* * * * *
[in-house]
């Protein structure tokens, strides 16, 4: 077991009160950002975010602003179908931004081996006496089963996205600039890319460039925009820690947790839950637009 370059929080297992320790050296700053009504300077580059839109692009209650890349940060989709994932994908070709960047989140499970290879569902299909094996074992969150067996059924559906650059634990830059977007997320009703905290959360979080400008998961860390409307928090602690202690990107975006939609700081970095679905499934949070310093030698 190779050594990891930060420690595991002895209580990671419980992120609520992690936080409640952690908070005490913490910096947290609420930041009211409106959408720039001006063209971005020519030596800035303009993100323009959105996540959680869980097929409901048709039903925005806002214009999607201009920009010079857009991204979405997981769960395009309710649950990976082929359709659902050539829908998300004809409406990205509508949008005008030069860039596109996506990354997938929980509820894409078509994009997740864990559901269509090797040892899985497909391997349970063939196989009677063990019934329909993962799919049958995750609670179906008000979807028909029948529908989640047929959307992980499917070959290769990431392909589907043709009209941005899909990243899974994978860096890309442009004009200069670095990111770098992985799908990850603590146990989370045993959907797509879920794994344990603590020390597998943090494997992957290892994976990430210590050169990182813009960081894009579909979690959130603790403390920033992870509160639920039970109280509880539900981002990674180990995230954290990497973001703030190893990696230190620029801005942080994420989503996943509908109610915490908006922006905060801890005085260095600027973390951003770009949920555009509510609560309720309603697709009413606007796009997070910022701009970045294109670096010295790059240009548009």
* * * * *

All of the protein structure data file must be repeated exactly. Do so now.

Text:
[in-house]
């Protein structure tokens, strides 16, 4: 077991009160950002975010602003179908931004081996006496089963996205600039890319460039925009820690947790839950637009 370059929080297992320790050296700053009504300077580059839109692009209650890349940060989709994932994908070709960047989140499970290879569902299909094996074992969150067996059924559906650059634990830059977007997320009703905290959360979080400008998961860390409307928090602690202690990107975006939609700081970095679905499934949070310093030698 190779050594990891930060420690595991002895209580990671419980992120609520992690936080409640952690908070005490913490910096947290609420930041009211409106959408720039001006063209971005020519030596800035303009993100323009959105996540959680869980097929409901048709039903925005806002214009999607201009920009010079857009991204979405997981769960395009309710649950990976082929359709659902050539829908998300004809409406990205509508949008005008030069860039596109996506990354997938929980509820894409078509994009997740864990559901269509090797040892899985497909391997349970063939196989009677063990019934329909993962799919049958995750609670179906008000979807028909029948529908989640047929959307992980499917070959290769990431392909589907043709009209941005899909990243899974994978860096890309442009004009200069670095990111770098992985799908990850603590146990989370045993959907797509879920794994344990603590020390597998943090494997992957290892994976990430210590050169990182813009960081894009579909979690959130603790403390920033992870509160639920039970109280509880539900981002990674180990995230954290990497973001703030190893990696230190620029801005942080994420989503996943509908109610915490908006922006905060801890005085260095600027973390951003770009949920555009509510609560309720309603697709009413606007796009997070910022701009970045294109670096010295790059240009548009």